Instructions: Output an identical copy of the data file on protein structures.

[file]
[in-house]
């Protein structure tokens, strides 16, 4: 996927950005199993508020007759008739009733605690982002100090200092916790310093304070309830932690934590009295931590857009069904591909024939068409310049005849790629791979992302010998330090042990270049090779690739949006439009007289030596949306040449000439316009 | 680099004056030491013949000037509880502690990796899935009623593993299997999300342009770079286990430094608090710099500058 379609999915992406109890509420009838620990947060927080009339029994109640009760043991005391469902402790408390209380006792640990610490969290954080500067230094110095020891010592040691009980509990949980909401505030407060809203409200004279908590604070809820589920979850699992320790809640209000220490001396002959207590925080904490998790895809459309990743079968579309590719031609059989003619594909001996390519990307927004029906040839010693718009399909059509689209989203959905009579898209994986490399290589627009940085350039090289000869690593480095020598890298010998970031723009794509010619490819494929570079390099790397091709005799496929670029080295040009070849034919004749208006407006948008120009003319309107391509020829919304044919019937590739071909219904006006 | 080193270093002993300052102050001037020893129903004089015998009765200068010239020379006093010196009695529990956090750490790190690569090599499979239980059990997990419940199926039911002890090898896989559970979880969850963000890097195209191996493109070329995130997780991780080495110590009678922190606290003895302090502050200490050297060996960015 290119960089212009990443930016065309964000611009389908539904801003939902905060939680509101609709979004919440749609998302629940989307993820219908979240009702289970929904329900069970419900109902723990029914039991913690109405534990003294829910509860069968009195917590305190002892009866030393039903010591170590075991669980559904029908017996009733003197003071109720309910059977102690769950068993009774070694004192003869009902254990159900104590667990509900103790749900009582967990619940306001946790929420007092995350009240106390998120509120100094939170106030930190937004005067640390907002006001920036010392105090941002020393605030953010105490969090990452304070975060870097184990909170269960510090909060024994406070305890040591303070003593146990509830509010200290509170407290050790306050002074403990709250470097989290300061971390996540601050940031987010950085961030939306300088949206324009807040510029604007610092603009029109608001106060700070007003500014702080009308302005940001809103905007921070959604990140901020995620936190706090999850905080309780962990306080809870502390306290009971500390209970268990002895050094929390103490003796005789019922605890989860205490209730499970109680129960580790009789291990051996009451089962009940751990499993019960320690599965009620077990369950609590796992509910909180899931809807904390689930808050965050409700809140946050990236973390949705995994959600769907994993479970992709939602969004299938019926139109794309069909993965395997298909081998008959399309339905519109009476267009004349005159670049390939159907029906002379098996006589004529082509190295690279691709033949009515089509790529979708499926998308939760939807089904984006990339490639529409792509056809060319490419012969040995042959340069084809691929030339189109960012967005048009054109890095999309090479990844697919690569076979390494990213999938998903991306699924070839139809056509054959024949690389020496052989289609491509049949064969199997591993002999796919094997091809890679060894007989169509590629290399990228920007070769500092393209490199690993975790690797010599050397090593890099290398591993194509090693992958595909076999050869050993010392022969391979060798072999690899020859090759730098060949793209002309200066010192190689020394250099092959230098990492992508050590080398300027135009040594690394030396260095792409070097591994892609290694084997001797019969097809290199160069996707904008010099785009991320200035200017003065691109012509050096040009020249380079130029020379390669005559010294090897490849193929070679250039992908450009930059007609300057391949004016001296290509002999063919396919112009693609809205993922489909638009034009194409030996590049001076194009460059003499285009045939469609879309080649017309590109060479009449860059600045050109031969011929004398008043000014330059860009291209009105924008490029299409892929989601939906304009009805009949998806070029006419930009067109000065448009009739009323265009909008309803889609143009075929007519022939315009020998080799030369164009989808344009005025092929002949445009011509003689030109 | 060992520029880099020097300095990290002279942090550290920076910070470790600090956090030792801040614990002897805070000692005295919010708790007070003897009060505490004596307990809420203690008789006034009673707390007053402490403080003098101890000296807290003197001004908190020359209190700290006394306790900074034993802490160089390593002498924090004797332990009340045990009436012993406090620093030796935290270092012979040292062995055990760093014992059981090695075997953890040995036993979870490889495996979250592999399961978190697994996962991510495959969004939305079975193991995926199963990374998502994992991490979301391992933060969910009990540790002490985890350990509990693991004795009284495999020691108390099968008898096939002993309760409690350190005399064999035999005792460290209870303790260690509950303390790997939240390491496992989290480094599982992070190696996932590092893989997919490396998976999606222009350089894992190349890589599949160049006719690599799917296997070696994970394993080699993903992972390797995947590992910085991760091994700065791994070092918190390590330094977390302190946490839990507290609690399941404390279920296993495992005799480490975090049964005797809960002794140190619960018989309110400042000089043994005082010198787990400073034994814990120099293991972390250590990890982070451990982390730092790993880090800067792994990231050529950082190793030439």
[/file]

[in-house]
């Protein structure tokens, strides 16, 4: 996927950005199993508020007759008739009733605690982002100090200092916790310093304070309830932690934590009295931590857009069904591909024939068409310049005849790629791979992302010998330090042990270049090779690739949006439009007289030596949306040449000439316009 | 680099004056030491013949000037509880502690990796899935009623593993299997999300342009770079286990430094608090710099500058 379609999915992406109890509420009838620990947060927080009339029994109640009760043991005391469902402790408390209380006792640990610490969290954080500067230094110095020891010592040691009980509990949980909401505030407060809203409200004279908590604070809820589920979850699992320790809640209000220490001396002959207590925080904490998790895809459309990743079968579309590719031609059989003619594909001996390519990307927004029906040839010693718009399909059509689209989203959905009579898209994986490399290589627009940085350039090289000869690593480095020598890298010998970031723009794509010619490819494929570079390099790397091709005799496929670029080295040009070849034919004749208006407006948008120009003319309107391509020829919304044919019937590739071909219904006006 | 080193270093002993300052102050001037020893129903004089015998009765200068010239020379006093010196009695529990956090750490790190690569090599499979239980059990997990419940199926039911002890090898896989559970979880969850963000890097195209191996493109070329995130997780991780080495110590009678922190606290003895302090502050200490050297060996960015 290119960089212009990443930016065309964000611009389908539904801003939902905060939680509101609709979004919440749609998302629940989307993820219908979240009702289970929904329900069970419900109902723990029914039991913690109405534990003294829910509860069968009195917590305190002892009866030393039903010591170590075991669980559904029908017996009733003197003071109720309910059977102690769950068993009774070694004192003869009902254990159900104590667990509900103790749900009582967990619940306001946790929420007092995350009240106390998120509120100094939170106030930190937004005067640390907002006001920036010392105090941002020393605030953010105490969090990452304070975060870097184990909170269960510090909060024994406070305890040591303070003593146990509830509010200290509170407290050790306050002074403990709250470097989290300061971390996540601050940031987010950085961030939306300088949206324009807040510029604007610092603009029109608001106060700070007003500014702080009308302005940001809103905007921070959604990140901020995620936190706090999850905080309780962990306080809870502390306290009971500390209970268990002895050094929390103490003796005789019922605890989860205490209730499970109680129960580790009789291990051996009451089962009940751990499993019960320690599965009620077990369950609590796992509910909180899931809807904390689930808050965050409700809140946050990236973390949705995994959600769907994993479970992709939602969004299938019926139109794309069909993965395997298909081998008959399309339905519109009476267009004349005159670049390939159907029906002379098996006589004529082509190295690279691709033949009515089509790529979708499926998308939760939807089904984006990339490639529409792509056809060319490419012969040995042959340069084809691929030339189109960012967005048009054109890095999309090479990844697919690569076979390494990213999938998903991306699924070839139809056509054959024949690389020496052989289609491509049949064969199997591993002999796919094997091809890679060894007989169509590629290399990228920007070769500092393209490199690993975790690797010599050397090593890099290398591993194509090693992958595909076999050869050993010392022969391979060798072999690899020859090759730098060949793209002309200066010192190689020394250099092959230098990492992508050590080398300027135009040594690394030396260095792409070097591994892609290694084997001797019969097809290199160069996707904008010099785009991320200035200017003065691109012509050096040009020249380079130029020379390669005559010294090897490849193929070679250039992908450009930059007609300057391949004016001296290509002999063919396919112009693609809205993922489909638009034009194409030996590049001076194009460059003499285009045939469609879309080649017309590109060479009449860059600045050109031969011929004398008043000014330059860009291209009105924008490029299409892929989601939906304009009805009949998806070029006419930009067109000065448009009739009323265009909008309803889609143009075929007519022939315009020998080799030369164009989808344009005025092929002949445009011509003689030109 | 060992520029880099020097300095990290002279942090550290920076910070470790600090956090030792801040614990002897805070000692005295919010708790007070003897009060505490004596307990809420203690008789006034009673707390007053402490403080003098101890000296807290003197001004908190020359209190700290006394306790900074034993802490160089390593002498924090004797332990009340045990009436012993406090620093030796935290270092012979040292062995055990760093014992059981090695075997953890040995036993979870490889495996979250592999399961978190697994996962991510495959969004939305079975193991995926199963990374998502994992991490979301391992933060969910009990540790002490985890350990509990693991004795009284495999020691108390099968008898096939002993309760409690350190005399064999035999005792460290209870303790260690509950303390790997939240390491496992989290480094599982992070190696996932590092893989997919490396998976999606222009350089894992190349890589599949160049006719690599799917296997070696994970394993080699993903992972390797995947590992910085991760091994700065791994070092918190390590330094977390302190946490839990507290609690399941404390279920296993495992005799480490975090049964005797809960002794140190619960018989309110400042000089043994005082010198787990400073034994814990120099293991972390250590990890982070451990982390730092790993880090800067792994990231050529950082190793030439």